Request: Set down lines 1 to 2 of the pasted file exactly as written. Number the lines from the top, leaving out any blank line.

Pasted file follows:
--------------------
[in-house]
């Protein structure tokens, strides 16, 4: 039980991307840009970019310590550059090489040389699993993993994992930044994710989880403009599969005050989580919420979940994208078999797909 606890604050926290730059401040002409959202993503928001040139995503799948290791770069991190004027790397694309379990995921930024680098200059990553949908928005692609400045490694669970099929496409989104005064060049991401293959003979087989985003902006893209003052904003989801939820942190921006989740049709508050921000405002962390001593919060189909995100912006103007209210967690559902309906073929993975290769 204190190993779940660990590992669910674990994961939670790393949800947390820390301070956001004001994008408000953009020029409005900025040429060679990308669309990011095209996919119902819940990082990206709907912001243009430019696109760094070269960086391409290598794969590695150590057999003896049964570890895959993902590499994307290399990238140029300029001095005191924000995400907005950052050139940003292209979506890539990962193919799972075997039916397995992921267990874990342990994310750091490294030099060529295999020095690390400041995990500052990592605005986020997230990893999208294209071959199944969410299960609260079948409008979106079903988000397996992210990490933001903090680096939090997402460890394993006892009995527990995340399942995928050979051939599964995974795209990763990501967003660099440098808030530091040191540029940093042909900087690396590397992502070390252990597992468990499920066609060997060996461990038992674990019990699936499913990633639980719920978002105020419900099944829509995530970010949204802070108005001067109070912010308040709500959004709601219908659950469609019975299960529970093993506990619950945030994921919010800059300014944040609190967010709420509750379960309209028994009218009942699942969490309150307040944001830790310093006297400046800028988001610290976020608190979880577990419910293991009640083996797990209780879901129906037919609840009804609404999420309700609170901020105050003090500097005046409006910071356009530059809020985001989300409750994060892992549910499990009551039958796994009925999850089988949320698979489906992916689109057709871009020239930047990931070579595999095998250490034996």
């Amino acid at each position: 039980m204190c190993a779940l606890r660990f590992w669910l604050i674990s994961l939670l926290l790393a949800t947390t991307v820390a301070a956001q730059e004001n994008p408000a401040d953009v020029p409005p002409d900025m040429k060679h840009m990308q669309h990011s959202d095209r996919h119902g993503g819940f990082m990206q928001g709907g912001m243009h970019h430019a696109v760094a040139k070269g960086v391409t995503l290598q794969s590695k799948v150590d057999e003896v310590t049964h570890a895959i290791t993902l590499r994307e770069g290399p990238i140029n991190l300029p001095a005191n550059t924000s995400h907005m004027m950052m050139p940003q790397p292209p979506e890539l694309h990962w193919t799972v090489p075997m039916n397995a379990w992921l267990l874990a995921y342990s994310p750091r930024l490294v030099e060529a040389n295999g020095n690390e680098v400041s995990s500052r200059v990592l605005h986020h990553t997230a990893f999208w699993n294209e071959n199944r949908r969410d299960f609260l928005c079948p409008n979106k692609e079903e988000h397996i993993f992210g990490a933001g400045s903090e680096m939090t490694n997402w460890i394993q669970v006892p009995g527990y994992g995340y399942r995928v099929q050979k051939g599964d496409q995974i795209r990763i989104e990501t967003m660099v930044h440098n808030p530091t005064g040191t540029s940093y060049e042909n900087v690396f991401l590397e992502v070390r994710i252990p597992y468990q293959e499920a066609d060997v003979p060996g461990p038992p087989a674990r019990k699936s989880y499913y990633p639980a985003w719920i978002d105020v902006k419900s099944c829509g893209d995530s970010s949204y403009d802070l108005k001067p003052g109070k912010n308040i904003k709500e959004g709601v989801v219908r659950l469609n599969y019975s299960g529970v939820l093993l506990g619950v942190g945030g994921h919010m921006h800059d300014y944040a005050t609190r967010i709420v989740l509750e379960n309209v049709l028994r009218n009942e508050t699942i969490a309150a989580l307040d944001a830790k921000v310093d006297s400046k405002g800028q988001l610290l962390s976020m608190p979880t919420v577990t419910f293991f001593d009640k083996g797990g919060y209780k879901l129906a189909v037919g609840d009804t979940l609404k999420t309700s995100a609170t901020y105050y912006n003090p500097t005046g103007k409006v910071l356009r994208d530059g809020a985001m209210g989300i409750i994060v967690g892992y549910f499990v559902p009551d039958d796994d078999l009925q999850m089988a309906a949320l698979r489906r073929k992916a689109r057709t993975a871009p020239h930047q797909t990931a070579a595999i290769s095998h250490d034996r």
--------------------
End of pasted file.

[in-house]
């Protein structure tokens, strides 16, 4: 039980991307840009970019310590550059090489040389699993993993994992930044994710989880403009599969005050989580919420979940994208078999797909 606890604050926290730059401040002409959202993503928001040139995503799948290791770069991190004027790397694309379990995921930024680098200059990553949908928005692609400045490694669970099929496409989104005064060049991401293959003979087989985003902006893209003052904003989801939820942190921006989740049709508050921000405002962390001593919060189909995100912006103007209210967690559902309906073929993975290769 204190190993779940660990590992669910674990994961939670790393949800947390820390301070956001004001994008408000953009020029409005900025040429060679990308669309990011095209996919119902819940990082990206709907912001243009430019696109760094070269960086391409290598794969590695150590057999003896049964570890895959993902590499994307290399990238140029300029001095005191924000995400907005950052050139940003292209979506890539990962193919799972075997039916397995992921267990874990342990994310750091490294030099060529295999020095690390400041995990500052990592605005986020997230990893999208294209071959199944969410299960609260079948409008979106079903988000397996992210990490933001903090680096939090997402460890394993006892009995527990995340399942995928050979051939599964995974795209990763990501967003660099440098808030530091040191540029940093042909900087690396590397992502070390252990597992468990499920066609060997060996461990038992674990019990699936499913990633639980719920978002105020419900099944829509995530970010949204802070108005001067109070912010308040709500959004709601219908659950469609019975299960529970093993506990619950945030994921919010800059300014944040609190967010709420509750379960309209028994009218009942699942969490309150307040944001830790310093006297400046800028988001610290976020608190979880577990419910293991009640083996797990209780879901129906037919609840009804609404999420309700609170901020105050003090500097005046409006910071356009530059809020985001989300409750994060892992549910499990009551039958796994009925999850089988949320698979489906992916689109057709871009020239930047990931070579595999095998250490034996």